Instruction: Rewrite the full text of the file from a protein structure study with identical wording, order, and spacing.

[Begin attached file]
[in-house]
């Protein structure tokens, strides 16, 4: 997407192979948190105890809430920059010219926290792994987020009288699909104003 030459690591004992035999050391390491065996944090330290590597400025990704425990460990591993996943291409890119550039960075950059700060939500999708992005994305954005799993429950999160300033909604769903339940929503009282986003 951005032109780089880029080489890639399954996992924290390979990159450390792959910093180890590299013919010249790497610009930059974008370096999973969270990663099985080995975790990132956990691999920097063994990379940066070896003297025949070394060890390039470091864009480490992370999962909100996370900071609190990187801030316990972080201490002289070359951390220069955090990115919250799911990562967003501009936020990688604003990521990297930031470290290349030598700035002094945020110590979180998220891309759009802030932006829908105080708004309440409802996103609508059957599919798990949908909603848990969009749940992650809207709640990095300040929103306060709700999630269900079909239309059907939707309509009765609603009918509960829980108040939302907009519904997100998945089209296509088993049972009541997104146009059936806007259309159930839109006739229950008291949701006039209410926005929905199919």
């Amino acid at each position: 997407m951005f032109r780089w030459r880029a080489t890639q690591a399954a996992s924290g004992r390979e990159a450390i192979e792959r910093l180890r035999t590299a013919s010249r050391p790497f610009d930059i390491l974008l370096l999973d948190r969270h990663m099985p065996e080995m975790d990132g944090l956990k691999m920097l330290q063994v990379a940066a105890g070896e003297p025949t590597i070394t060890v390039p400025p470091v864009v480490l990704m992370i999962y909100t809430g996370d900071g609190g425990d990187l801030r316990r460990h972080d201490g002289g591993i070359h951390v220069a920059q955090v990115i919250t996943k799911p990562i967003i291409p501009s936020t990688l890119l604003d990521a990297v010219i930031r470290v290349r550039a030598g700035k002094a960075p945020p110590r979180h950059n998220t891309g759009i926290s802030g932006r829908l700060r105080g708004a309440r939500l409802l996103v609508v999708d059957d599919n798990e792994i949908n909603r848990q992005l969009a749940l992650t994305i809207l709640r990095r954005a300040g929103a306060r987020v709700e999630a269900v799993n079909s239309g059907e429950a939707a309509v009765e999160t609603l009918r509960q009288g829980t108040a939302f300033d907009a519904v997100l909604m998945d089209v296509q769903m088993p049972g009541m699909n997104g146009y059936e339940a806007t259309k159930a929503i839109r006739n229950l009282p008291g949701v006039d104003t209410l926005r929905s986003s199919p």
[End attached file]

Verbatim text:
[in-house]
């Protein structure tokens, strides 16, 4: 997407192979948190105890809430920059010219926290792994987020009288699909104003 030459690591004992035999050391390491065996944090330290590597400025990704425990460990591993996943291409890119550039960075950059700060939500999708992005994305954005799993429950999160300033909604769903339940929503009282986003 951005032109780089880029080489890639399954996992924290390979990159450390792959910093180890590299013919010249790497610009930059974008370096999973969270990663099985080995975790990132956990691999920097063994990379940066070896003297025949070394060890390039470091864009480490992370999962909100996370900071609190990187801030316990972080201490002289070359951390220069955090990115919250799911990562967003501009936020990688604003990521990297930031470290290349030598700035002094945020110590979180998220891309759009802030932006829908105080708004309440409802996103609508059957599919798990949908909603848990969009749940992650809207709640990095300040929103306060709700999630269900079909239309059907939707309509009765609603009918509960829980108040939302907009519904997100998945089209296509088993049972009541997104146009059936806007259309159930839109006739229950008291949701006039209410926005929905199919």
């Amino acid at each position: 997407m951005f032109r780089w030459r880029a080489t890639q690591a399954a996992s924290g004992r390979e990159a450390i192979e792959r910093l180890r035999t590299a013919s010249r050391p790497f610009d930059i390491l974008l370096l999973d948190r969270h990663m099985p065996e080995m975790d990132g944090l956990k691999m920097l330290q063994v990379a940066a105890g070896e003297p025949t590597i070394t060890v390039p400025p470091v864009v480490l990704m992370i999962y909100t809430g996370d900071g609190g425990d990187l801030r316990r460990h972080d201490g002289g591993i070359h951390v220069a920059q955090v990115i919250t996943k799911p990562i967003i291409p501009s936020t990688l890119l604003d990521a990297v010219i930031r470290v290349r550039a030598g700035k002094a960075p945020p110590r979180h950059n998220t891309g759009i926290s802030g932006r829908l700060r105080g708004a309440r939500l409802l996103v609508v999708d059957d599919n798990e792994i949908n909603r848990q992005l969009a749940l992650t994305i809207l709640r990095r954005a300040g929103a306060r987020v709700e999630a269900v799993n079909s239309g059907e429950a939707a309509v009765e999160t609603l009918r509960q009288g829980t108040a939302f300033d907009a519904v997100l909604m998945d089209v296509q769903m088993p049972g009541m699909n997104g146009y059936e339940a806007t259309k159930a929503i839109r006739n229950l009282p008291g949701v006039d104003t209410l926005r929905s986003s199919p």